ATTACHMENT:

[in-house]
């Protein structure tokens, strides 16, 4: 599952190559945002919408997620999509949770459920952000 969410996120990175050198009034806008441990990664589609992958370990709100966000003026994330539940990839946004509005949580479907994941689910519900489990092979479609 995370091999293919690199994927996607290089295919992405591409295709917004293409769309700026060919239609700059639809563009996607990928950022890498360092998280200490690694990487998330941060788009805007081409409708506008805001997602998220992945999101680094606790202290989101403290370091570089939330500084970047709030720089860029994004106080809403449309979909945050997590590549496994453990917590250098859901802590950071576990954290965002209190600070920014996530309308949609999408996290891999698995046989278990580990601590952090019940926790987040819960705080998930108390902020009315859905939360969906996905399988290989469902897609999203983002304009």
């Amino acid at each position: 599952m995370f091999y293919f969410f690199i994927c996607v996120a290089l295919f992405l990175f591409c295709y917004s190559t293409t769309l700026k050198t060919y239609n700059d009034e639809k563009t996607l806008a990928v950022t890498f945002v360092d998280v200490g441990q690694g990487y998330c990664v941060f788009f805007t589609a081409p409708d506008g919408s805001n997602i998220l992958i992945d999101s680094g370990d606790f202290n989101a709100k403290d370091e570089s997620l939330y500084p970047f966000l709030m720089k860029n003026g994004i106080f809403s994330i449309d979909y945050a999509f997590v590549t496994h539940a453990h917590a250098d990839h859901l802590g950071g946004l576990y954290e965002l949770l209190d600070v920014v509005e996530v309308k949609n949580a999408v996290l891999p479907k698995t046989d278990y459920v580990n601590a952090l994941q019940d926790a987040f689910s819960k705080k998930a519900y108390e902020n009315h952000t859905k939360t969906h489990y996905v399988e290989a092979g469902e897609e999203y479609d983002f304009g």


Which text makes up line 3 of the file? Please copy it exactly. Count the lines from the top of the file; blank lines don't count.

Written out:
């Amino acid at each position: 599952m995370f091999y293919f969410f690199i994927c996607v996120a290089l295919f992405l990175f591409c295709y917004s190559t293409t769309l700026k050198t060919y239609n700059d009034e639809k563009t996607l806008a990928v950022t890498f945002v360092d998280v200490g441990q690694g990487y998330c990664v941060f788009f805007t589609a081409p409708d506008g919408s805001n997602i998220l992958i992945d999101s680094g370990d606790f202290n989101a709100k403290d370091e570089s997620l939330y500084p970047f966000l709030m720089k860029n003026g994004i106080f809403s994330i449309d979909y945050a999509f997590v590549t496994h539940a453990h917590a250098d990839h859901l802590g950071g946004l576990y954290e965002l949770l209190d600070v920014v509005e996530v309308k949609n949580a999408v996290l891999p479907k698995t046989d278990y459920v580990n601590a952090l994941q019940d926790a987040f689910s819960k705080k998930a519900y108390e902020n009315h952000t859905k939360t969906h489990y996905v399988e290989a092979g469902e897609e999203y479609d983002f304009g």